Have a great day and may your children have a better tomorrow.

nishantnishit@outlook.com

Textbook Justice: Dil Dil Pakistan

ISLAMABAD — Pakistani Prime Minister Nawaz Sharif resigned on July 28 shortly after the country’s Supreme Court ordered his removal from office in connection with corruption charges stemming from the Panama Papers leak in 2016.

The five-judge panel’s unanimous decision, issued amid tight security in the capital of Islamabad, and Sharif’s immediate resignation plunged the nuclear-armed nation into a political crisis.

The court ruling came immediately after an investigative panel alleged that Sharif’s family could not account for what it said was vast wealth in offshore companies.

“He is no longer eligible to be an honest member of the parliament, and he ceases to be holding the office of prime minister,” Ejaz Afzal Khan, one of the judges, said in court.

In a brief statement, Sharif’s office said Sharif “relinquished his charge” as prime minister after learning of the Supreme Court’s decision.

The statement suggested that the decision was unjust and said Sharif had “serious reservations about the judicial process,” but that he stepped down to show his respect for the judiciary and rule of law.

Crowds were assembled outside the Supreme Court in Islamabad, where more than 3,000 security personnel were deployed ahead of the ruling.

Opponents of Sharif celebrated the decision.

Pakistani Prime Minister Nawaz Sharif (file photo)

“Pakistan’s courts have made a prime minister accountable,”opposition Tehrik-e Insaf party member Fawad Chaudhry said, adding: “Today is a day of victory for Pakistan.”

Pakistani media reported that a criminal investigation would also be launched against Sharif, who was serving as prime minister for the third time, and his family.

He has repeatedly denied any wrongdoing in the case while calling the inquiry into his family’s finances a conspiracy.

“This is not accountability, it is revenge,” Railways Minister Khawaja Saad Rafiq tweeted before the verdict. “In an effort dislodge us, the democratic system has been made a target.”

The Supreme Court also ordered a criminal investigation into the assets of Finance Minister Ishaq Dar, an ally of Sharif who has been credited with helping Pakistan’s economy reach its fastest pace of growth in a decade.

Sharif’s ruling Pakistan Muslim League-Nawaz (PML-N) party, which has a majority in parliament, is expected to name a new prime minister to hold office until elections due next year.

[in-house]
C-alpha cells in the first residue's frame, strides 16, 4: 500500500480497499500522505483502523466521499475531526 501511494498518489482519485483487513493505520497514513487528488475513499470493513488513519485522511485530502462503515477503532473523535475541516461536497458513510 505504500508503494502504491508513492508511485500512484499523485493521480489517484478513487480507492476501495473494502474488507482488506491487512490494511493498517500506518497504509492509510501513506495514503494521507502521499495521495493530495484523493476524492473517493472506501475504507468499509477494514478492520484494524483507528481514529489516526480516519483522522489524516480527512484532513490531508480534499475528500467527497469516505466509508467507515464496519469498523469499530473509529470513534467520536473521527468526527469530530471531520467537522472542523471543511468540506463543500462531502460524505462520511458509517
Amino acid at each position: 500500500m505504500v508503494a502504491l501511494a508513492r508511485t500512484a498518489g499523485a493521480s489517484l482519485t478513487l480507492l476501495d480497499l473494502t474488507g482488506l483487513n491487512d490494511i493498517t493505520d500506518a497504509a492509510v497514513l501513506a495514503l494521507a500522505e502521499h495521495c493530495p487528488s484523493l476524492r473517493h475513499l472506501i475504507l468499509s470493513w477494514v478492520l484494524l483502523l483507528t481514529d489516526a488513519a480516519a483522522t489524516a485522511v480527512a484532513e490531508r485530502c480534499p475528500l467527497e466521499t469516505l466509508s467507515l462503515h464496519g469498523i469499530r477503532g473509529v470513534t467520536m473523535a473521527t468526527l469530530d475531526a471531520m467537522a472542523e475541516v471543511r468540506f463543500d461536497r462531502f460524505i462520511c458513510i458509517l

Pakistan’s figurehead president, Mamnoon Hussain, is expected to convene the National Assembly once Sharif’s party nominates a successor.

Sharif, 67, is among the major political casualties of the Panama Papers leaks that brought offshore finance under the spotlight.

Documents from the Panama-based Mossack Fonseca law firm that were made public in April 2016 revealed that three of Sharif’s four children owned offshore companies and assets not shown on his family’s wealth statement.

Sharif’s son Hussain Nawaz at the time acknowledged owning offshore companies but insisted they used legal money to set up businesses abroad.

In 2016, Iceland’s prime minister, Sigmundur Davíd Gunnlaugsson, stepped down amid public outrage that his family had sheltered money offshore.

One of Sharif’s two previous stints as prime minister was cut short by a military coup in 1999.

He returned from exile to win a convincing victory in parliamentary elections in 2013.

No prime minister has completed a full term in power in Pakistan since the country gained independence from British colonial rule in 1947.

Sharif’s brother, Shehbaz, who is chief minister of Punjab province, is a possible contender for the prime minister’s job.

Sardar Ayaz Sadiq, the speaker of the national assembly; Shahid Khaqan Abbasi, the minister of petroleum; Khurram Dastgir Khan, the commerce minister; and Defense Minister Khawaja Muhammad Asif have also been named as possible contenders.

Pakistan’s Supreme Court had once previously disqualified a prime minister. In 2012, it ruled that Prime Minister Yusuf Raza Gilani was guilty of contempt and ordered him removed from office.

With reporting by Reuters and AP